As nucleus is positively charged and electron is negatively charged in an atom , both...

Teresa Manning

Teresa Manning

Answered question


As nucleus is positively charged and electron is negatively charged in an atom , both of them having opposite charges then why they did not attract each other.

Answer & Explanation

Prince Neal

Prince Neal

Beginner2023-03-11Added 5 answers

The exact question that you posed today was addressed by several scientists. Since all physics theories are based on actual data, I chose the term "tried" to emphasize that while a physics theory may not satisfy all of the experimental facts, it does satisfy the majority of them.
The subatomic particles located outside the nucleus are known as electrons. Let's now examine various hypotheses that sought to address this issue. Bohr explained why electrons don't fall into nuclei in his model.
According to Niels Bohr's concept, electrons may only circle steadily and without emitting radiation within a specific, predetermined range of distances from the nucleus. Bohr referred to these orbits as "stationary orbits." These orbits, which are also known as energy levels or energy shells, are connected to certain energies. As needed by classical electromagnetics, radiation and energy loss are not produced by the electron's acceleration in these orbits.
It was evident by the 1920s that an extremely small item like an electron could not be regarded as a classical particle with defined location and velocity. The most we can do is estimate the likelihood that it will appear at any given location in space. As an electron advances toward the nucleus's attractive field, its potential energy decreases, and eventually approaches negative infinity. The loss of potential energy is made up for by an increase in the kinetic energy of the electron, which determines its momentum and effective velocity, because the total energy is constant (a hydrogen atom sitting calmly by itself will not lose or gain energy).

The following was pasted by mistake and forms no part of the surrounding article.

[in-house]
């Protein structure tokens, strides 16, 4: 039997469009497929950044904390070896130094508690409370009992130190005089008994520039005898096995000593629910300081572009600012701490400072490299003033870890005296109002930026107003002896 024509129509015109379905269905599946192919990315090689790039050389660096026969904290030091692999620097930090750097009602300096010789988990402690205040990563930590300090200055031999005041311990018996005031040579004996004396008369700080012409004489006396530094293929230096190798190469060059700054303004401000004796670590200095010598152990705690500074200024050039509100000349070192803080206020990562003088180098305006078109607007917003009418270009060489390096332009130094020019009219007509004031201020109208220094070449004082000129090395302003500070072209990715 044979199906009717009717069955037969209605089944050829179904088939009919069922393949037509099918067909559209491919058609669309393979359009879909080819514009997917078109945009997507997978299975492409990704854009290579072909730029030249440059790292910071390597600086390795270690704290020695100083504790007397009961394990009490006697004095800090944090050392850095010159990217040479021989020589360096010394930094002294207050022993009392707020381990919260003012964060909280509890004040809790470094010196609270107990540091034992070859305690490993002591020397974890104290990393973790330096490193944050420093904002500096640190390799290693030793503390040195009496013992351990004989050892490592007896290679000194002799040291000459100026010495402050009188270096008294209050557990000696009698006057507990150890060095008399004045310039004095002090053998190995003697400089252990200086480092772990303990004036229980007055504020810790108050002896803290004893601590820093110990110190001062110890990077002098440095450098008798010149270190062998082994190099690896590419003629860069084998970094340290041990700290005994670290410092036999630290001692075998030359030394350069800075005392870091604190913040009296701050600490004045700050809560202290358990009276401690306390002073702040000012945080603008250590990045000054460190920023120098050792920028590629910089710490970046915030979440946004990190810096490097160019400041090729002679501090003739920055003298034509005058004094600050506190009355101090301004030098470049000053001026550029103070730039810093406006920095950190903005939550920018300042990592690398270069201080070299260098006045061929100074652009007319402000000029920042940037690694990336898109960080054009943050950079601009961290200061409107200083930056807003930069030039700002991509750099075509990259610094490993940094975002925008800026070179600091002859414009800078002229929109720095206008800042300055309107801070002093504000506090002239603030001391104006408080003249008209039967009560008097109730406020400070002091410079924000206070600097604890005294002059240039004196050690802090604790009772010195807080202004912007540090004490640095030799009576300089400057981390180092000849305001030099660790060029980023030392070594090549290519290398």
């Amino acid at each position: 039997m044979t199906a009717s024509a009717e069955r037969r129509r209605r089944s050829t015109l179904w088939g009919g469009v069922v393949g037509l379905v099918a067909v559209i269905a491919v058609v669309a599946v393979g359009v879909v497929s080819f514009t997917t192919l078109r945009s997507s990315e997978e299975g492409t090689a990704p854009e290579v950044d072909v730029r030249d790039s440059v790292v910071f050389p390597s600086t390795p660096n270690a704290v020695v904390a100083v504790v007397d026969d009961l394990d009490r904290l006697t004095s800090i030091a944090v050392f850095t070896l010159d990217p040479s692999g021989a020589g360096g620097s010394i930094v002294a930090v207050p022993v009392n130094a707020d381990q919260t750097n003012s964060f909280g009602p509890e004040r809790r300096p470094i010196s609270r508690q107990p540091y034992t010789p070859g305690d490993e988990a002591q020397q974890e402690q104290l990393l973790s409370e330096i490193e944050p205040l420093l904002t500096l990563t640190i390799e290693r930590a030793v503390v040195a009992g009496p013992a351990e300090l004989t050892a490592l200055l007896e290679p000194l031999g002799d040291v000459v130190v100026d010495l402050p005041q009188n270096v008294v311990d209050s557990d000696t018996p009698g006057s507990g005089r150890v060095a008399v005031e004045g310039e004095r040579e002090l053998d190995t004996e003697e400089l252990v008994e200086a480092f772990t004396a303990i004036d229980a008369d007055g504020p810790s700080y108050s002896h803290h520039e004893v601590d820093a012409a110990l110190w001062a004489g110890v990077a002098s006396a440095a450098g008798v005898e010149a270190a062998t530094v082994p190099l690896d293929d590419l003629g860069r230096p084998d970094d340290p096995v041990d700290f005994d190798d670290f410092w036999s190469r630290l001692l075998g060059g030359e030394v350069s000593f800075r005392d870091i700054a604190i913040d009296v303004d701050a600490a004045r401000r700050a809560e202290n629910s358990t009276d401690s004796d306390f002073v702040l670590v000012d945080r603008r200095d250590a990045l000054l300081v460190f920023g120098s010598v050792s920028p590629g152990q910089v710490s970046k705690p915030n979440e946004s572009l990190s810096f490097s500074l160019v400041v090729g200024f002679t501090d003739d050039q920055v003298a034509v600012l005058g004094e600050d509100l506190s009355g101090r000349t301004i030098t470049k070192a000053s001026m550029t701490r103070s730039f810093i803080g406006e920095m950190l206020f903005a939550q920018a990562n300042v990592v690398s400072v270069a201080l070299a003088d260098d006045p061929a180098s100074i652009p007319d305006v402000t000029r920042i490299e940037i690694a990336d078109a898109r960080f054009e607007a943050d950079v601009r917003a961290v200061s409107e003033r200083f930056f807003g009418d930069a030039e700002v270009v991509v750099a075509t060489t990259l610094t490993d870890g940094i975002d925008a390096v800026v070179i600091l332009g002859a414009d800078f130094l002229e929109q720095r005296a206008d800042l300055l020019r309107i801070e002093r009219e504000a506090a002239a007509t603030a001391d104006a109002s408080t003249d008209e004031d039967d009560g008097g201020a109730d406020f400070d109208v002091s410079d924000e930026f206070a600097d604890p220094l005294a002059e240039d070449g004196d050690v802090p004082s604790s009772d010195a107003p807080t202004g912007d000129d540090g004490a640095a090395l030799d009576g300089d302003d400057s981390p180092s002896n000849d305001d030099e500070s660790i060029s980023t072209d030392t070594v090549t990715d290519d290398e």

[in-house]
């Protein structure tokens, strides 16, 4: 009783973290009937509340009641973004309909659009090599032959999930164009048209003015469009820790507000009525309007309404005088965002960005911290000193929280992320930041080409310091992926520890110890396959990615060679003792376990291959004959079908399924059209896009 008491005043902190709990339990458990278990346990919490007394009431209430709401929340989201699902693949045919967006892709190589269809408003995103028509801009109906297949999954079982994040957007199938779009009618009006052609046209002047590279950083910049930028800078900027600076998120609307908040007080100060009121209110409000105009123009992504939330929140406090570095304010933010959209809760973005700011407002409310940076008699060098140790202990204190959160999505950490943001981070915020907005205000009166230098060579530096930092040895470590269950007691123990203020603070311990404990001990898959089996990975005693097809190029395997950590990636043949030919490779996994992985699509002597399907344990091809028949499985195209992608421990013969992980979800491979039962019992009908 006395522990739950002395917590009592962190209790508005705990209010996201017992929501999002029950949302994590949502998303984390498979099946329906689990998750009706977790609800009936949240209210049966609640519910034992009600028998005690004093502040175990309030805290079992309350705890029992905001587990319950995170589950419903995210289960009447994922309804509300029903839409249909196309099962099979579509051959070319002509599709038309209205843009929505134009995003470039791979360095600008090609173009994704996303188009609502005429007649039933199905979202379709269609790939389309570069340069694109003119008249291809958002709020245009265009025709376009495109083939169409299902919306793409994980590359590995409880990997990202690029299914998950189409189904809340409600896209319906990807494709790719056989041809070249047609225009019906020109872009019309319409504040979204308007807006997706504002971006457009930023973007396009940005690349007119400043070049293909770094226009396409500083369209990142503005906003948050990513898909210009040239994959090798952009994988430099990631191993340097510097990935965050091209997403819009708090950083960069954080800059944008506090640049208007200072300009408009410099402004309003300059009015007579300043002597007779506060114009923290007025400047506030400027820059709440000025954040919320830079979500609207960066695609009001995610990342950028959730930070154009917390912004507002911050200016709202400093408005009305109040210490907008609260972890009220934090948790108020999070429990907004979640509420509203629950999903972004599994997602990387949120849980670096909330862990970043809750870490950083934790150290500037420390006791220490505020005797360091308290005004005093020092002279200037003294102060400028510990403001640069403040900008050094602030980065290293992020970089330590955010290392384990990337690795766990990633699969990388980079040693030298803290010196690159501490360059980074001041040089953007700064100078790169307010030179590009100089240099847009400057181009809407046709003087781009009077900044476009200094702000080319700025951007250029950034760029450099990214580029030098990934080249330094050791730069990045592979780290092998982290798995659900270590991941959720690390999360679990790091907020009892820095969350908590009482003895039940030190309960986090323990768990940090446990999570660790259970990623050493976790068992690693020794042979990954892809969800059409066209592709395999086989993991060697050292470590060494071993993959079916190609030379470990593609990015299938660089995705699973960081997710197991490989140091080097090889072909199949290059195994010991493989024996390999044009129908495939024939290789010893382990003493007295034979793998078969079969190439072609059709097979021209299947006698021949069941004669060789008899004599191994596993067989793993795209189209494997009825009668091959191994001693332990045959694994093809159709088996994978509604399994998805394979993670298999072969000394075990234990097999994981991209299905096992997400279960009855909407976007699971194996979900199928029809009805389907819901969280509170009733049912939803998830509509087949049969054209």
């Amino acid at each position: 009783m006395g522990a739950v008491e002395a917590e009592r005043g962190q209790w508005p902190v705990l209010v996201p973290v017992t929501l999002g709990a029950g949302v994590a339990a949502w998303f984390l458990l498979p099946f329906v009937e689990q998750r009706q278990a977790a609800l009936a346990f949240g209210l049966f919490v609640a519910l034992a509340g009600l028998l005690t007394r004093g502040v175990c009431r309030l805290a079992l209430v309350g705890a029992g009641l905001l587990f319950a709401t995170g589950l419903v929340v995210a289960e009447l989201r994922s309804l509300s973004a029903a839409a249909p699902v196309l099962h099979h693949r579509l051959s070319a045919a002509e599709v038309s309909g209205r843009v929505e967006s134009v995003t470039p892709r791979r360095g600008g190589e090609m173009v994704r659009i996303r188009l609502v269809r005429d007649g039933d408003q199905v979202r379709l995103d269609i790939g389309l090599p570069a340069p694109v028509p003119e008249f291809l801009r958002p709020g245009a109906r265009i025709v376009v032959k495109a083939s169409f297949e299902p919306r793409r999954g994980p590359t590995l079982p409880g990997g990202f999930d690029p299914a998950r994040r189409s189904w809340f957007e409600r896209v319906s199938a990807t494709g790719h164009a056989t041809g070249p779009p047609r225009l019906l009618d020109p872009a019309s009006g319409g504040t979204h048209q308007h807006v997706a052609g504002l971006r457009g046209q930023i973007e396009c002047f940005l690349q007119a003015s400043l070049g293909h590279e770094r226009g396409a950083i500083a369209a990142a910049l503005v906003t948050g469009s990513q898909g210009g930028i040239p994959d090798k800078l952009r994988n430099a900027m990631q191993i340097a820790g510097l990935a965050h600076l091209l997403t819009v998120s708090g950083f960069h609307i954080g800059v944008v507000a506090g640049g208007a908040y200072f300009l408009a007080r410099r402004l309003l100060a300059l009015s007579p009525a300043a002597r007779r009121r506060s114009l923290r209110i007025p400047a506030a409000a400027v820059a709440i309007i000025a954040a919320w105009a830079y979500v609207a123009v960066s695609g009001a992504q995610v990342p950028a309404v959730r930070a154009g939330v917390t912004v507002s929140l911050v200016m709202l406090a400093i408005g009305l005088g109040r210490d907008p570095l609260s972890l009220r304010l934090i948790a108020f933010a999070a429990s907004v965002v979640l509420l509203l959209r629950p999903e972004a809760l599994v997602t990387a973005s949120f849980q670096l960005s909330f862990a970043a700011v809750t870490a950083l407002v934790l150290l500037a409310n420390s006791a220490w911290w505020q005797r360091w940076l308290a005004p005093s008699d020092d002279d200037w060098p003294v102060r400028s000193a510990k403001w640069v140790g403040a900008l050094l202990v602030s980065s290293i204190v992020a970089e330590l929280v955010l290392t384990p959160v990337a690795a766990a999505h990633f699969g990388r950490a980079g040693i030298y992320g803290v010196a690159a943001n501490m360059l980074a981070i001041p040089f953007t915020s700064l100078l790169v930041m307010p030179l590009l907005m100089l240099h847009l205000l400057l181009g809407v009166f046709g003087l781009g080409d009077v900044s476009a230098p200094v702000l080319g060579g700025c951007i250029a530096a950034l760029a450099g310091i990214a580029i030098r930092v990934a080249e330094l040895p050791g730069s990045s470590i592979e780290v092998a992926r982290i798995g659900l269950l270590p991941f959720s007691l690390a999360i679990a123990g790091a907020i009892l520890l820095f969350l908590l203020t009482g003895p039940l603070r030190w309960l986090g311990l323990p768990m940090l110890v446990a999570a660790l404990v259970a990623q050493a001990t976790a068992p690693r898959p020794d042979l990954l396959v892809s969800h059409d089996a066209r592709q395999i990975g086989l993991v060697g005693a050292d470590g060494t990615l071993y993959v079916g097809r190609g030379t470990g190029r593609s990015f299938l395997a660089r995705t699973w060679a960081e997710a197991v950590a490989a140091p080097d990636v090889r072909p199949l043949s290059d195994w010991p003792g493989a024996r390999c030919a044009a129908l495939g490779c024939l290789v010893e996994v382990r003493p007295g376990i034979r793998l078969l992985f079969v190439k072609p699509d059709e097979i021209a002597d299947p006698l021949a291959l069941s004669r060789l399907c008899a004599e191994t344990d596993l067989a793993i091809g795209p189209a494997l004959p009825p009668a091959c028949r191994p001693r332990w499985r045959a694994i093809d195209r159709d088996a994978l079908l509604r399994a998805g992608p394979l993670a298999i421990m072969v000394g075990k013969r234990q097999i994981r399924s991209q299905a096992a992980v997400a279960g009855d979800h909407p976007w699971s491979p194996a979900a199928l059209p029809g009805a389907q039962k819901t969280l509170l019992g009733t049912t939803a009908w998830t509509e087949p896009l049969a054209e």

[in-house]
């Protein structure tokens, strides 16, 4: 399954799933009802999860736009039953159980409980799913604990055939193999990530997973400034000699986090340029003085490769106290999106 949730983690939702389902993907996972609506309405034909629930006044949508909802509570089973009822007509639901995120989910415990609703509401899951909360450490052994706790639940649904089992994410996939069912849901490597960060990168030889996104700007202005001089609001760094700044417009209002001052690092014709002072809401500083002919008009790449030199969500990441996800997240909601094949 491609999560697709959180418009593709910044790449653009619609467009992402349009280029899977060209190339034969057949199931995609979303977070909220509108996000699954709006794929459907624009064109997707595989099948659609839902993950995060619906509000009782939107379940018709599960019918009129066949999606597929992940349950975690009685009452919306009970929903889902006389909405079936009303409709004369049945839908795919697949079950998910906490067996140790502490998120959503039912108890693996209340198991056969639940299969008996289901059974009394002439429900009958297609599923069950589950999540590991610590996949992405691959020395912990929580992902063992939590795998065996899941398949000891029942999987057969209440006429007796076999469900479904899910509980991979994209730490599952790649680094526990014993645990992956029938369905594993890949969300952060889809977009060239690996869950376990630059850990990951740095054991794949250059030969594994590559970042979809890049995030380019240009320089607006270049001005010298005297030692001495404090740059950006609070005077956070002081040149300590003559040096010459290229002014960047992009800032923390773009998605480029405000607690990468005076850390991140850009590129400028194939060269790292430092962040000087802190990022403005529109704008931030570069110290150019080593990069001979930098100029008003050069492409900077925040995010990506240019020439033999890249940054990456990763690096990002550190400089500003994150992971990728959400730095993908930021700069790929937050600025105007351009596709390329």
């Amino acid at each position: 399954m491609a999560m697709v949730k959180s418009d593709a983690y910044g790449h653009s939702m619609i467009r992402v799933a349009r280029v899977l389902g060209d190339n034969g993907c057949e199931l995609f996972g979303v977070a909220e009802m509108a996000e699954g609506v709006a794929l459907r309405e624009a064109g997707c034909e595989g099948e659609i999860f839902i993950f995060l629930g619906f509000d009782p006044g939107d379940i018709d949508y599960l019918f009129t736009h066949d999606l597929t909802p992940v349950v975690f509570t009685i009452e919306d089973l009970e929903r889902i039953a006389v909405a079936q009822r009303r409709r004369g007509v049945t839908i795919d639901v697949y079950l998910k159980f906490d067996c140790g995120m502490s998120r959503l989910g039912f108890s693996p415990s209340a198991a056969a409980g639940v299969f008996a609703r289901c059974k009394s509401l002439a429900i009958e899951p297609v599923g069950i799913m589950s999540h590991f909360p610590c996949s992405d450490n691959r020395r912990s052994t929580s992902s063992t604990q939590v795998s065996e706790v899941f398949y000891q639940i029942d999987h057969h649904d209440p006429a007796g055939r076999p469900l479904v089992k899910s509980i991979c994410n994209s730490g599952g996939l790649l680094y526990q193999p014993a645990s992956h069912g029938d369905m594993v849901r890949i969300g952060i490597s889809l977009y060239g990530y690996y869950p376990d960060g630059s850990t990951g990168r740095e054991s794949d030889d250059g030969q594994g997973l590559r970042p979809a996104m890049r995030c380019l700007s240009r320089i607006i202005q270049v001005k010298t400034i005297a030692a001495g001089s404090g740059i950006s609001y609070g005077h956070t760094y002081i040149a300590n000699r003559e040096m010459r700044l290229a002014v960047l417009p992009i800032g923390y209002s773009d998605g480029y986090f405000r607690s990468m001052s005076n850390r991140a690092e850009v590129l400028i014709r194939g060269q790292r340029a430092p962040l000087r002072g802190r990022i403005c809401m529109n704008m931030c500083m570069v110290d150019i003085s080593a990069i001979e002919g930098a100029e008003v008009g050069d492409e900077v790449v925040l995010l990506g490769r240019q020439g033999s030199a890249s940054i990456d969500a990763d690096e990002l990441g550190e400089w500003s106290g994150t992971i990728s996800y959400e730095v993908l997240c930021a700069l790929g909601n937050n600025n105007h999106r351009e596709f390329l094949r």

Therefore, when the electron gets closer to the tiny amount of space inhabited by the nucleus, its kinetic energy (momentum and velocity) shoots up toward positive infinity and its potential energy plunges down toward minus infinity. The theory informs us that the decline in potential energy is just twice as much as the kinetic energy and that the electron dances at an average distance that corresponds to the Bohr radius as a compromise since this "war of the infinities" cannot be won by either side.

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